• Drop them in a pail of very soapy water
What not to do: toss them over the fence into the neighbor’s garden–that’s bad garden mojo!
  • Beer Traps: Bury a small dish or plastic container up to its rim so it’s level with the top of the ground. Fill with beer in the early evening and check in the morning–the dish should be full of slugs. Empty the bowl and replenish each night. Change beer every 24 hours to be effective. Some find it more successful to add a bit of molasses to the beer. Also mentioned in 10 Organic Aids & Natural Planting Tips For Gardening.
  • Yeast Traps: Bury a small dish as above then pour in one of these recipes: 1 tablespoon of baker’s yeast, 1/2 teaspoon sugar and 1 cup of lukewarm water; another recipe is 1 tablespoon flour, 1/2 teaspoon baker’s yeast and 1/2 teaspoon sugar mixed with 1 cup of warm water. In the morning you’ll find a bowl full of drowned slugs (slugs are drawn to the fermenting yeast).
  • Wet Newspaper Stacks: Slugs will be attracted to the dampness and the shelter the newspaper provides. Lay the papers down in the early evening then check under them in the morning, you should find a happy slugfest enjoying their environment. Get rid of them in the garbage or kill them buy dunking in boiling water.
  • Grapefruit, orange, melon rinds, banana or potato peels attract slugs so leave a few piles of them around the yard (you’ll have a bunch of happy slugs to deal with in the morning).
The abovve Illustrations Of Land Slugs From Wikimedia Commons


    New Website - Check It Out!

    >> Friday, March 26, 2010

    Just read about this new website - Hawaii Home Grown Network



    On Wednesday, I spent at least half of the day weeding! With my large brimmed hat, long sleeves, knee pads, gloves and my trusty weed removing table fork, I got out and kicked some weed!

    So what is the best way to control weeds especially on the east side of Hawaii where the rainfall germinates millions of the buggers! I have learned from my MG that chemicals work, but I prefer organic methods (at least most of the time).

    Above are some of the new little seedlings amongst my rocky soil!

    So what are some of the organic methods for weed removal?
    • Good old fashioned yanking
    • Mulching - this is where your compost is most needed!
    • Weed Fabric or Plastic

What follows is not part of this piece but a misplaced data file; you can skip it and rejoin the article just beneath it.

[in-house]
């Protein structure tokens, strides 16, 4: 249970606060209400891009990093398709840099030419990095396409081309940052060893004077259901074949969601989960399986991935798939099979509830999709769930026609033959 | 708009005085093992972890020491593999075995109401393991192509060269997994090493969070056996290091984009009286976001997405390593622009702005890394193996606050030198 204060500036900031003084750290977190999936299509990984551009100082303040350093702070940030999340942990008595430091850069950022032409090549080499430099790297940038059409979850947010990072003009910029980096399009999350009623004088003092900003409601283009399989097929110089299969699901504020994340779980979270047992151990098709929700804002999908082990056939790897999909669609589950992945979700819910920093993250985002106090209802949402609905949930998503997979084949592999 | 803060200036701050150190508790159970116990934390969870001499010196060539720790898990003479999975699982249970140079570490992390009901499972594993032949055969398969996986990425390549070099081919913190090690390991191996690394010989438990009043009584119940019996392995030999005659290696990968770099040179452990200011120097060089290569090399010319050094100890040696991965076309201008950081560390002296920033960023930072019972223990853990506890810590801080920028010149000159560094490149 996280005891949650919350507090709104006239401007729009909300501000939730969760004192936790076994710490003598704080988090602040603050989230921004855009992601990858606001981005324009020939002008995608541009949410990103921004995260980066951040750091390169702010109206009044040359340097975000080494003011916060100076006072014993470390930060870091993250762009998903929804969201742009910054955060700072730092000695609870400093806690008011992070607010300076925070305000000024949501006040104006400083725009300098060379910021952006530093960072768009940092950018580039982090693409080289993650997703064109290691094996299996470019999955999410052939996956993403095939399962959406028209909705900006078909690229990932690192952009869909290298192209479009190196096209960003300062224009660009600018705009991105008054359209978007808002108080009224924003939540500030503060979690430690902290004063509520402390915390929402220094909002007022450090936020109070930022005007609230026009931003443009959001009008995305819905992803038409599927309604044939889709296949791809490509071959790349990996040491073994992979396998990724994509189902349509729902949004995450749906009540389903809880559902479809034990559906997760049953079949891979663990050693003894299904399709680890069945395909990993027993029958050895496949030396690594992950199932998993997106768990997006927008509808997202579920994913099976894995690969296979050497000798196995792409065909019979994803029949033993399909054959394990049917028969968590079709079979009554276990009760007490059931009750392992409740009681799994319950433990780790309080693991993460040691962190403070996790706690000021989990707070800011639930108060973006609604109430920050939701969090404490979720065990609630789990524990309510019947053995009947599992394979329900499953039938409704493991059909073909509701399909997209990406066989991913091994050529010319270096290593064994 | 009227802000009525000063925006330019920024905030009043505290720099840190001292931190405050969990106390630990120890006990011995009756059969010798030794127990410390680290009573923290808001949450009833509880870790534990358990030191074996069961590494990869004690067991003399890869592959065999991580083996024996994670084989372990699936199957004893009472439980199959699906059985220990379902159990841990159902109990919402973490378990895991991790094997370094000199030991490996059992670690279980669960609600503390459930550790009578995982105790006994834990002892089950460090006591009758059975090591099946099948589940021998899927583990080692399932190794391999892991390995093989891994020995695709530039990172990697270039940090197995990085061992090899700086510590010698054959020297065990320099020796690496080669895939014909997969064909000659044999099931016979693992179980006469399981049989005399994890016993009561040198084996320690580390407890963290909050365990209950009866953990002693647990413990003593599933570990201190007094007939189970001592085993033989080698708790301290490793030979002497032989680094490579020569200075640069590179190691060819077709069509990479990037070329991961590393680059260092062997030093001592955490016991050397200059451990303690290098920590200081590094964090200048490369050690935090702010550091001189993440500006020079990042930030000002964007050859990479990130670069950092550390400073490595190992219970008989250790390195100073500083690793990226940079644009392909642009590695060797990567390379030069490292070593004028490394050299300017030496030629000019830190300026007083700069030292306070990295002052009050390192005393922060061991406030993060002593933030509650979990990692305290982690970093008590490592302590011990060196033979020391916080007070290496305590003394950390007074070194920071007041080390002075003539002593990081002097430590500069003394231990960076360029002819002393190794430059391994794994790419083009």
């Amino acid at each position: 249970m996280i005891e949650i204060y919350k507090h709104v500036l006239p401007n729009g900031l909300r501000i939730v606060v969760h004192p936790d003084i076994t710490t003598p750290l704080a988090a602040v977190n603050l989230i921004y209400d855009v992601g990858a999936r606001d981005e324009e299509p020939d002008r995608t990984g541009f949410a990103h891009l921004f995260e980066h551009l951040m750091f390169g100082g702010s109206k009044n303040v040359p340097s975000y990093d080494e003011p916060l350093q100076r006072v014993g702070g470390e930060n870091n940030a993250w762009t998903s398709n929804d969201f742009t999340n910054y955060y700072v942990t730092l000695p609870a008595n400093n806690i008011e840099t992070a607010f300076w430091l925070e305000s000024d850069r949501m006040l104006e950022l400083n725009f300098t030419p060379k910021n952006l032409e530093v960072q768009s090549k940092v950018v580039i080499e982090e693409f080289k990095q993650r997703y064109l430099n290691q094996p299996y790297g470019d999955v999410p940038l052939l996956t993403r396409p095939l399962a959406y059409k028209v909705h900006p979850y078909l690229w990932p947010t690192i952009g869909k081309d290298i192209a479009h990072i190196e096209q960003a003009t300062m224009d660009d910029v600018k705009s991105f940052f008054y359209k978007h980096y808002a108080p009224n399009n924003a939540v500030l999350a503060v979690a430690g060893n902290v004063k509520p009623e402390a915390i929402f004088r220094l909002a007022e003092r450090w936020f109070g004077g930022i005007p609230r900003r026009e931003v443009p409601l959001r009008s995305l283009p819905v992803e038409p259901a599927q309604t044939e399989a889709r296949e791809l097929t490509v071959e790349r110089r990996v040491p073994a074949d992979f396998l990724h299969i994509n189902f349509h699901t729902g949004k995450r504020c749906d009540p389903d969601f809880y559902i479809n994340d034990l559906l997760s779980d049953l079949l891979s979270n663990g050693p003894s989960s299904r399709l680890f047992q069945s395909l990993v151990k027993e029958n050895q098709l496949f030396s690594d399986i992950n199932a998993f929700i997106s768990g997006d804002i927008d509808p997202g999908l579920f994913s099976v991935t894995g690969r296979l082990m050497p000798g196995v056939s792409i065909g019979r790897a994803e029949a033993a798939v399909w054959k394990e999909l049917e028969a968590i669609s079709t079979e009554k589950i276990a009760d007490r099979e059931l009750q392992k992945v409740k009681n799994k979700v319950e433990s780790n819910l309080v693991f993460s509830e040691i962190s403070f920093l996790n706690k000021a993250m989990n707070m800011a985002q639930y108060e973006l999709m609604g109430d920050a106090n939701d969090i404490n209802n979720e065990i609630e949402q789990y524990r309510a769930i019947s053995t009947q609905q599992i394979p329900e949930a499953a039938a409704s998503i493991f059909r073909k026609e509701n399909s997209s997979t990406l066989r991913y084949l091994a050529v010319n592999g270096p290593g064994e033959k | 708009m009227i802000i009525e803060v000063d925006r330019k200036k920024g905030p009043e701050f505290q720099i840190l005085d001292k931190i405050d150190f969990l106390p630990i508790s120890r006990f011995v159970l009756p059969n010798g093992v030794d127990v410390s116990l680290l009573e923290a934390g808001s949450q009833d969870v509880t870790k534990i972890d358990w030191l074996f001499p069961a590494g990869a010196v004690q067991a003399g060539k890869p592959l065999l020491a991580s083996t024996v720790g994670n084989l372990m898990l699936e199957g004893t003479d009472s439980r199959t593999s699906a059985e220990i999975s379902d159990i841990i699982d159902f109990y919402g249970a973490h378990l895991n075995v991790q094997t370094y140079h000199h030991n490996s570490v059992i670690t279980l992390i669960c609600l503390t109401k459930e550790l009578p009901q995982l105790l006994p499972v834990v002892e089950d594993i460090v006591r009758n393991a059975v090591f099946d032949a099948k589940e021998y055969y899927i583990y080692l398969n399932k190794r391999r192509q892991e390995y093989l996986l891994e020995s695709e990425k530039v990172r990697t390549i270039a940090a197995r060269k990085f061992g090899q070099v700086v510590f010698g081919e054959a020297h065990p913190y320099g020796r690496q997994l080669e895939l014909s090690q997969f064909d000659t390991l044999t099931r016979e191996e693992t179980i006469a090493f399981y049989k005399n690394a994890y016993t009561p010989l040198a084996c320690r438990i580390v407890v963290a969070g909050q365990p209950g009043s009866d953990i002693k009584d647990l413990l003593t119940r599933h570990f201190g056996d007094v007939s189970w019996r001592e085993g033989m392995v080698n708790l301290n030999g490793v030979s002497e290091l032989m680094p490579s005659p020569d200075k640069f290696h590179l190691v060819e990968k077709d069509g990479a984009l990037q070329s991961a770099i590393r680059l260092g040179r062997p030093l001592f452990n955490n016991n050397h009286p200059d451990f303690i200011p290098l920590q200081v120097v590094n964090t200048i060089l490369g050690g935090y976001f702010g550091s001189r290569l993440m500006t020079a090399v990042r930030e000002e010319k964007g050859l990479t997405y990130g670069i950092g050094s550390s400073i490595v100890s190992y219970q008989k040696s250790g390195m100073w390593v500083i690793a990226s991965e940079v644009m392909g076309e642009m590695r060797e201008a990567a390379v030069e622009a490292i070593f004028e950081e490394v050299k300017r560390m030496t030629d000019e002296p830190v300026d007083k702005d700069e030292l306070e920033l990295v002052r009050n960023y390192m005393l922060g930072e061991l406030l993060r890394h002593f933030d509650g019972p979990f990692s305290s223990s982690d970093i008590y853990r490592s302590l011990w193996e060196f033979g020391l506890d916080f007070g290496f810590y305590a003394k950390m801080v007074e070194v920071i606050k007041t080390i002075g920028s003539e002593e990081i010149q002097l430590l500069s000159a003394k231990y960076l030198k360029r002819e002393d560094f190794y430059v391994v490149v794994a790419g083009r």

• Cardboard
    • Prevention - Try not to let your weeds go to seed!
    • Flaming - use of a propane torch to nuke the little buggers
    I have recently read about vinegar and corn gluten as weed killers, but have not actually used these products. Apparently, the vinegar should be applied when the sun is shinning and in the heat of the day.

    The University of Hawaii puts out a white paper on controlling weeds.


    Avocado Update

    >> Thursday, March 25, 2010

    Although, several of the old leaves turned brown and dropped, the Haas seems to be doing OK. There are two new branches and the new leaves are still young.  They should get darker green as they mature.  Go Haas go!  :)




    Artistic Tuesday - Color and More Color

    >> Tuesday, March 23, 2010

    This is a simple Artistic Tuesday post - Color. I found these photos on the internet and there is no need to comment. A picture is worth a thousand words! And color is one of those words...


    Grafting an Avocado

    >> Wednesday, March 17, 2010

    Today we learned about fruit trees that will grow in Hawaii and about grafting methods. We actually got to graft an avocado. I grafted the "green gold" species. Now it is a matter of waiting to see if the graft takes.


    Artistic Tuesday - Sculptures

    >> Tuesday, March 16, 2010

    If I could afford art pieces for the garden I would have lots of them!

    I was recently reading some garden blogs when I cam across The Gardens of Petersonville blog.  In it I noticed a tag called "art".  I selected this tag and was happy to see so many art pieces that complemented the garden.  Of course I have my favorites and I am sharing three with you today.

    For artistic ideas for the garden, check out this blog! The Gardens of Petersonville

    These photos were copied with permission from The Gardens of Pertersonville.


    Good Results! And Hawaii's Fruit Flies!

    >> Monday, March 15, 2010

    I am happy to report that I received a 51/52 on my first MG test! :)
    In class we learned about the 4 fruit flies negatively affecting Hawaii's commercial agriculture and backyard growers. The fruit fly essentially destroyed the profitable mango production on Kauai.  However, with the help of the University of Hawaii and the USDA  the fruit fly is better under control in Hawaii.  The College of Tropical Agriculture and Human Resources (CTAHR), Hawaii publishes a very good white paper on fruit flies.  

    Since I live at about 20-25ft my garden will be most affected by the Oriental Fruit Fly and the Melon Fruit Fly.  Since I currently have no vegetables or fruits in my current garden, I plan to set out traps within the next month to get baseline numbers.  Soon we will be building raised vegetable garden beds and I will be grafting a lemon-lime citrus tree.  So it is only a matter of time before fruit flies affect my backyard garden!  And good management is the only solution.